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The worst thing about Cheryl Burke’s memoir My Awesome Place (Topside Press) is that it ends. I put off reading my copy for as long as possible, knowing that once I cracked the cover open and started reading, I’d be that much closer to finishing it. Cheryl Burke was a staple of the electric queer literary and performance art scene of the 90s, that pulsing circus of creativity and queerness and love and expression that we can only dream of today. During that period you could find Burke organizing badass poetry tours, tearing it up at the Nuyorican Poets Cafe, and appearing in countless anthologies over the years. At thirty-seven, when diagnosed with Hodgkin’s Lymphoma, Burke high-fived a writer friend and remarked, “All I know is that I’m getting a damn book deal out of this.” Less than a year later she was dead, not because of the Hodgkin’s Lymphoma, but in an outrageous twist, from complications with her chemotherapy that medical professionals dismissed until it was too late.
Here is her first book, a memoir, published posthumously and assembled by her writing group, of whom Sarah Schulman is a member. It is under this eerie pall—the memoir of a loved one who is no longer here—that Burke’s memoir begins. Burke recreates the volatile late 80s New Jersey of her youth, including abuse from her father, her mother’s constant cigarette smoke, the massive cans of Aquanet she wields. Here is a scorching portrait of a teenager with absolutely no hope. After a suicide attempt, the cruel guidance counselor tells her that people have worse problems than she does (the same counselor bluntly tells Burke she’s not college material and should consider work as a tollbooth operator on the Turnpike). At a cobbled together family dinner after her acceptance to NYU, her father spontaneously smashes a plate over her head. Still, Burke is able to slice through these everyday horrors in her narration with notes of humor. A scene of her parents fighting:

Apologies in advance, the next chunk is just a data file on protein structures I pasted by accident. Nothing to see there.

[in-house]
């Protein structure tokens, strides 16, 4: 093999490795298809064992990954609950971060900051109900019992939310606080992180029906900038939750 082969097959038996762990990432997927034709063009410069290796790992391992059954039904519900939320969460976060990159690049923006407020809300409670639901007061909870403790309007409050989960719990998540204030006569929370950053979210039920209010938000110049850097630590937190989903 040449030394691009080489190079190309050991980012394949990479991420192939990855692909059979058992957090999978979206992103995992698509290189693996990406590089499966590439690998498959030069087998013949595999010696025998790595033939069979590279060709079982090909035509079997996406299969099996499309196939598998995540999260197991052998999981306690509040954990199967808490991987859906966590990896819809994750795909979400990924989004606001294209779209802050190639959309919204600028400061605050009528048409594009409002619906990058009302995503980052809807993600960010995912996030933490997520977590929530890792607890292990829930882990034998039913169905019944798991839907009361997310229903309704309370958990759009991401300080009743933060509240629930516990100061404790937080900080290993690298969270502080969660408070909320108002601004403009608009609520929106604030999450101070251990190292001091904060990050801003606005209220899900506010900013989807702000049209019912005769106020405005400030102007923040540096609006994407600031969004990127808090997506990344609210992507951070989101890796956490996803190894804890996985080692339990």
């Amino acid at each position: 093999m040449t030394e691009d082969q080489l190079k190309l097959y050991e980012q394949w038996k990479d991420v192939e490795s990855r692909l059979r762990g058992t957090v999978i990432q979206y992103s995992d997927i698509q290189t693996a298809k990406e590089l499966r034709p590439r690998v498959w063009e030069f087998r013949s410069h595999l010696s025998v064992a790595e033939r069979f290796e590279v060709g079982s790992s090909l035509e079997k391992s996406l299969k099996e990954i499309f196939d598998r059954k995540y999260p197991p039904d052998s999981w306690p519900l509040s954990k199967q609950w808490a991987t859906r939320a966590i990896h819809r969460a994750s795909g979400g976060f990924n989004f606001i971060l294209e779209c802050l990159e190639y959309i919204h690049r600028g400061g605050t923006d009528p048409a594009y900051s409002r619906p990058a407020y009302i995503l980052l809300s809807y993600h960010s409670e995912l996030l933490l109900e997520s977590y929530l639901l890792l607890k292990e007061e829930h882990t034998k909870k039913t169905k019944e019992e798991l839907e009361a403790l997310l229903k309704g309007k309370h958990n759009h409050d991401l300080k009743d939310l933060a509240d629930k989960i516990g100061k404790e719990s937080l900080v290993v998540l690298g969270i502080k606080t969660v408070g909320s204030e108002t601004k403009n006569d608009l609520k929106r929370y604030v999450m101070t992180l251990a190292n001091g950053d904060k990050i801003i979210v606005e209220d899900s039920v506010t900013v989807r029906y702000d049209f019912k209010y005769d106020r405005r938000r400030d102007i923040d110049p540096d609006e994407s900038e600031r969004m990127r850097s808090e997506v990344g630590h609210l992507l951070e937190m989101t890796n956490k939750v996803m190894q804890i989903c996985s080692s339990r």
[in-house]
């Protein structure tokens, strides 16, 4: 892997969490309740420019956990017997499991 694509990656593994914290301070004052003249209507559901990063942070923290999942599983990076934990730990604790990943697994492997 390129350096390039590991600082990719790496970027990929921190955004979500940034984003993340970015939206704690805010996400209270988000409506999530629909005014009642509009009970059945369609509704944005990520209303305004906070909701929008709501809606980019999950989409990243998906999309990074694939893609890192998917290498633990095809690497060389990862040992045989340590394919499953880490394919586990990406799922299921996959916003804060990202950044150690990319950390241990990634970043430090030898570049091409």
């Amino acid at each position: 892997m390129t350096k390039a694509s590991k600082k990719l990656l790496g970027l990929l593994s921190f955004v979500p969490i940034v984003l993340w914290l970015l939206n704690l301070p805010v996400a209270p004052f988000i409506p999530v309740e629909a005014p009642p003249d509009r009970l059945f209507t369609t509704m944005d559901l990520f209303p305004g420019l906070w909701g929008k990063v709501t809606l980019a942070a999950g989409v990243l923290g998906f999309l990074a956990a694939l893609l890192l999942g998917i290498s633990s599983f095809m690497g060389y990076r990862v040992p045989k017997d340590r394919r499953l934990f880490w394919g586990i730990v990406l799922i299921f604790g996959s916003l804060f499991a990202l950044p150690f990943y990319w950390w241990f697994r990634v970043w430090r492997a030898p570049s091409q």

“Fuck you,” my mother said in deep Staten Island.
“No, fuck you,” my father creatively replied.
“Fuck me?” my mother asked, her voice taking on that of a mafia don.
In this same scene, Burke is huddled in her station wagon with the dog, late to work in her Rickels Home Center shirt. The precise details of her life are what sears the narration. “The Bart Simpson bumper sticker was still stuck to the glove compartment. This girl I knew whom I had once driven to an abortion clinic had given me the sticker in return. The corners curled upwards, folding in upon themselves.” What could be more emblematic of an abused teen girl’s life in New Jersey in the late 80s?
Burke escapes to New York under the guise of attending college, and immediately befriends Keith, a towering drag queen who dons a t-shirt with Divine on it and glittery eye shadow. She and Keith drink vodka & Juicy Juice in Burke’s subletted closet bedroom (she describes the room being so small that her futon rolls up at the sides like a hot dog bun), dancing at Crow Bar, and watching Madonna’s Truth or Dare documentary on loop. Keith is the exact accomplice Burke needs, as she inches towards performance arts, slam poetry, and girls. Morphing from seriously depressed fat girl to Manic Panic’ed, Valerie Solanas-reading East Village poet, Burke finds herself performing at the Nuyorican with her name on the bill. “I won my first slam and left the cafe feeling a bit post-coital and completely energized at the same time, like the way you feel when you first fall in love. I had found my awesome place.” This is a New York people will hopefully recognize, those of us who moved here not due to an It-Gets-Better campaign or a trust fund, but those of us who moved here to escape, to make something, to find others like us.